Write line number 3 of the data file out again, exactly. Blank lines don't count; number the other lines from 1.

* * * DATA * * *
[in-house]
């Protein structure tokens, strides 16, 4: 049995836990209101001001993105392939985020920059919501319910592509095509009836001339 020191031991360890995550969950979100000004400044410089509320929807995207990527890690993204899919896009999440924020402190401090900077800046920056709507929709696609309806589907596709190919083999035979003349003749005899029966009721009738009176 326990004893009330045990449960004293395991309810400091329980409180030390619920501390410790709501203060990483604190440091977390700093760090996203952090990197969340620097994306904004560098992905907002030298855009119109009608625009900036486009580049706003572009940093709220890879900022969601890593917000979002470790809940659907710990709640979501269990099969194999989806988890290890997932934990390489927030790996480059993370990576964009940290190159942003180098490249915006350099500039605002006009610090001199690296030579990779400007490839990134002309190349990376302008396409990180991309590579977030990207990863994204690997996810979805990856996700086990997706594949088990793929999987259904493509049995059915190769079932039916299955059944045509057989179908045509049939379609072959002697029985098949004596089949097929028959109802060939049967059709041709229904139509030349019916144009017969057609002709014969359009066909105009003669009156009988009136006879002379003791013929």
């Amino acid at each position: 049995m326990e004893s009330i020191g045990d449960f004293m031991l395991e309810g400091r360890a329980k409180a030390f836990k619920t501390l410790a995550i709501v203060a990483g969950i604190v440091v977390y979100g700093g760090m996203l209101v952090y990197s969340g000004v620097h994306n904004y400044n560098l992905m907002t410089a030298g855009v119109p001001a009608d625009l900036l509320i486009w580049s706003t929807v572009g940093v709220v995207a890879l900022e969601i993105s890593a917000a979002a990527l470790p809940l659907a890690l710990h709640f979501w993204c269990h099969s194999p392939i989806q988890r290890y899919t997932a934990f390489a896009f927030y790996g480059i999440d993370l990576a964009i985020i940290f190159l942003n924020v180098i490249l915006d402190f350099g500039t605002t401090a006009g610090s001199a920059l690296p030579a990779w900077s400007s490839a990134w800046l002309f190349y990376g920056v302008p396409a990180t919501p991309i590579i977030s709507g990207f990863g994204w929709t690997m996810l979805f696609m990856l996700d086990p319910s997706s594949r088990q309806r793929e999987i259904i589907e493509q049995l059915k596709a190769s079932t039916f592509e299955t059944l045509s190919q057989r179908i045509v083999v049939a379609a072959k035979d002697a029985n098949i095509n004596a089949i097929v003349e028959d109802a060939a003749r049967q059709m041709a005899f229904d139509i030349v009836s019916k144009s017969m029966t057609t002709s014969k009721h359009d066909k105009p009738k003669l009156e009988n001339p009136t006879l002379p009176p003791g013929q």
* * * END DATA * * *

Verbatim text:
């Amino acid at each position: 049995m326990e004893s009330i020191g045990d449960f004293m031991l395991e309810g400091r360890a329980k409180a030390f836990k619920t501390l410790a995550i709501v203060a990483g969950i604190v440091v977390y979100g700093g760090m996203l209101v952090y990197s969340g000004v620097h994306n904004y400044n560098l992905m907002t410089a030298g855009v119109p001001a009608d625009l900036l509320i486009w580049s706003t929807v572009g940093v709220v995207a890879l900022e969601i993105s890593a917000a979002a990527l470790p809940l659907a890690l710990h709640f979501w993204c269990h099969s194999p392939i989806q988890r290890y899919t997932a934990f390489a896009f927030y790996g480059i999440d993370l990576a964009i985020i940290f190159l942003n924020v180098i490249l915006d402190f350099g500039t605002t401090a006009g610090s001199a920059l690296p030579a990779w900077s400007s490839a990134w800046l002309f190349y990376g920056v302008p396409a990180t919501p991309i590579i977030s709507g990207f990863g994204w929709t690997m996810l979805f696609m990856l996700d086990p319910s997706s594949r088990q309806r793929e999987i259904i589907e493509q049995l059915k596709a190769s079932t039916f592509e299955t059944l045509s190919q057989r179908i045509v083999v049939a379609a072959k035979d002697a029985n098949i095509n004596a089949i097929v003349e028959d109802a060939a003749r049967q059709m041709a005899f229904d139509i030349v009836s019916k144009s017969m029966t057609t002709s014969k009721h359009d066909k105009p009738k003669l009156e009988n001339p009136t006879l002379p009176p003791g013929q």